A Syrian journalist raised in Britain has been arrested in Turkey where he had sought refuge after covering the uprising in his home country. Press freedom watchdogs urged Turkish authorities to release Rami Jarrah, an independent reporter who became known in the early stages of the Syrian revolution for his work under the pseudonym of Alexander Page.
Jarrah, 31, was held as he was applying for a residence permit in the southern Turkish city of Gaziantep, according to the Committee to Protect Journalists (CPJ). Reasons for his arrest were not clear.
"Jarrah is known for his independent reporting on the war in Syria, which he has been covering for years at great risk," CPJ Europe and Central Asia Program Coordinator Nina Ognianova said. "Syrian journalists like Jarrah, who have turned to Turkey for safe refuge, should be protected rather than subjected to detention and harassment."
Born in Cyprus to Syrian dissidents, Jarrah grew up in London where his parents moved in the 1980s. He relocated to Damascus in 2004. In 2011, as the protests began, he became an activist and a much sought-after commentator for international outlets including the New York Times and CNN.
Later that year, fearing government persecution, he fled to Turkey where he co-founded citizen journalist group ANA Press. He has since gone back and forth across the border to report on the conflict.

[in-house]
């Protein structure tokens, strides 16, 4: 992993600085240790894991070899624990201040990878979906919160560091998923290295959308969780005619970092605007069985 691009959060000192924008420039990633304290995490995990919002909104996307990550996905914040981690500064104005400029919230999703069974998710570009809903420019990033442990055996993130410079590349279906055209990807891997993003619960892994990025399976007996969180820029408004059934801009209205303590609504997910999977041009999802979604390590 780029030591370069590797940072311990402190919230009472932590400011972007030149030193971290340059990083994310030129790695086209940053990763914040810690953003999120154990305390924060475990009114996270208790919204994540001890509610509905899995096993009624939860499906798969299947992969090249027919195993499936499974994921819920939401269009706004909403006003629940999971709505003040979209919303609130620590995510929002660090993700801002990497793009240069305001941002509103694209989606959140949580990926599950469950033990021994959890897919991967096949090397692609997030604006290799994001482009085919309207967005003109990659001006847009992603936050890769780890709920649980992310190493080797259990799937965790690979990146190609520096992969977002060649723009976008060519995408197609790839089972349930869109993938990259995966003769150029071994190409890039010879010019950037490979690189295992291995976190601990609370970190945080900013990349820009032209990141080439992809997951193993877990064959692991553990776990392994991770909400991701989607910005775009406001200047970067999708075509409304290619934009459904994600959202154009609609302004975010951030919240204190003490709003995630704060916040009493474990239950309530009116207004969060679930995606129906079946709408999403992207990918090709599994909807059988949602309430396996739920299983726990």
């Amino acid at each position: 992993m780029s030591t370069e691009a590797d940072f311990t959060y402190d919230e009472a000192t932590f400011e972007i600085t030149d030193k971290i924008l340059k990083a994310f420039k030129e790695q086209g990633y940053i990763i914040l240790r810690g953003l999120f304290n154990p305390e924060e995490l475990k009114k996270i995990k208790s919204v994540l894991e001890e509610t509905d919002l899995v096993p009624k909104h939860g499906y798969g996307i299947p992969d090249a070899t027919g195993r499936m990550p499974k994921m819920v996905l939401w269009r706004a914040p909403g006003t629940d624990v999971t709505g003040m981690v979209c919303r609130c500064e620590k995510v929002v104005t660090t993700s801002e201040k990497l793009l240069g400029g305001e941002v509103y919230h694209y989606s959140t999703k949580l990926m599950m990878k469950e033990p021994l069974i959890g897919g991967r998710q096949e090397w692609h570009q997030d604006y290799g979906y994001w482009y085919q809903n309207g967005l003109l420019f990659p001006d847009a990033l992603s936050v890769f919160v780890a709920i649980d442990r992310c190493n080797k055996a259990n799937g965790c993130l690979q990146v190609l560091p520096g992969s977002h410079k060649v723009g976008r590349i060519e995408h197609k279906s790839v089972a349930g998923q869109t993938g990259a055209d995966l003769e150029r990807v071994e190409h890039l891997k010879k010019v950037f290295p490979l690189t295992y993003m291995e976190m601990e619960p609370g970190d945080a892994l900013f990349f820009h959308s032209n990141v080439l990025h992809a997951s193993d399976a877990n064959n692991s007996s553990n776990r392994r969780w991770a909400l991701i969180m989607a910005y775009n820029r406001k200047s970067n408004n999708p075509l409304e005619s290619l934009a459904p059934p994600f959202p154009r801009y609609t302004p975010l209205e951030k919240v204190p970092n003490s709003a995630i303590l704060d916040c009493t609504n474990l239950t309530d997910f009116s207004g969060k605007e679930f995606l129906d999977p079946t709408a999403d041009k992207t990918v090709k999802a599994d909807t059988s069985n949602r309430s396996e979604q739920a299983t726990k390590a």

Activists have launched an online campaign demanding he be freed. "Rami has risked his life to report from under the bombs in Syria and tell the world the truth about the war crimes being perpetrated against civilians," the petition read.
"He has been outspoken about abuses on all sides, including Russia and Isis. Since the beginning of the uprising, he has pursued the truth in the belief that this was the surest way to freedom and justice. Rami should not be behind bars. Rami should be free to continue serving his country and the region."
Turkey has one of the worst records for press freedom in the world, as reporters are often arrested and imprisoned arbitrarily.